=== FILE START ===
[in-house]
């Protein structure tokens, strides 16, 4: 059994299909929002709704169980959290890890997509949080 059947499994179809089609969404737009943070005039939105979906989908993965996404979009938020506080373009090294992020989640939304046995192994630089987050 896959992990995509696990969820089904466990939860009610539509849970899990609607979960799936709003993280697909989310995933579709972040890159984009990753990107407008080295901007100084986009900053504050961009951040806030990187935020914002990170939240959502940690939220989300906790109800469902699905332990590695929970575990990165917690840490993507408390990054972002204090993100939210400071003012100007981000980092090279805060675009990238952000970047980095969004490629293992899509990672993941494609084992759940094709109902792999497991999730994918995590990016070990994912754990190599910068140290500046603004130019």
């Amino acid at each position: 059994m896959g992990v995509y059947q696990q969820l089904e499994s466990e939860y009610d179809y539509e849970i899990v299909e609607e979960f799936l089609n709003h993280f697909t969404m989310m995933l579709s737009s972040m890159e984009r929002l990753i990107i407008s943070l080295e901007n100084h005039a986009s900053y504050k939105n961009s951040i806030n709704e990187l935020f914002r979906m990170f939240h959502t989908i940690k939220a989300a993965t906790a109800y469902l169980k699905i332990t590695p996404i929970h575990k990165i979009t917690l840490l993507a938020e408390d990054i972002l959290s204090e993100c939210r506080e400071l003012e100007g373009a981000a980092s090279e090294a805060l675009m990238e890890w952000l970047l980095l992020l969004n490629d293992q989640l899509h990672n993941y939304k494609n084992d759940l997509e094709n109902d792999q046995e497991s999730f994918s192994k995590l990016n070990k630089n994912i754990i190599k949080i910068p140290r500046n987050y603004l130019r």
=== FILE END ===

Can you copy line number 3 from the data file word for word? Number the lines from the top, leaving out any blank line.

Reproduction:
């Amino acid at each position: 059994m896959g992990v995509y059947q696990q969820l089904e499994s466990e939860y009610d179809y539509e849970i899990v299909e609607e979960f799936l089609n709003h993280f697909t969404m989310m995933l579709s737009s972040m890159e984009r929002l990753i990107i407008s943070l080295e901007n100084h005039a986009s900053y504050k939105n961009s951040i806030n709704e990187l935020f914002r979906m990170f939240h959502t989908i940690k939220a989300a993965t906790a109800y469902l169980k699905i332990t590695p996404i929970h575990k990165i979009t917690l840490l993507a938020e408390d990054i972002l959290s204090e993100c939210r506080e400071l003012e100007g373009a981000a980092s090279e090294a805060l675009m990238e890890w952000l970047l980095l992020l969004n490629d293992q989640l899509h990672n993941y939304k494609n084992d759940l997509e094709n109902d792999q046995e497991s999730f994918s192994k995590l990016n070990k630089n994912i754990i190599k949080i910068p140290r500046n987050y603004l130019r």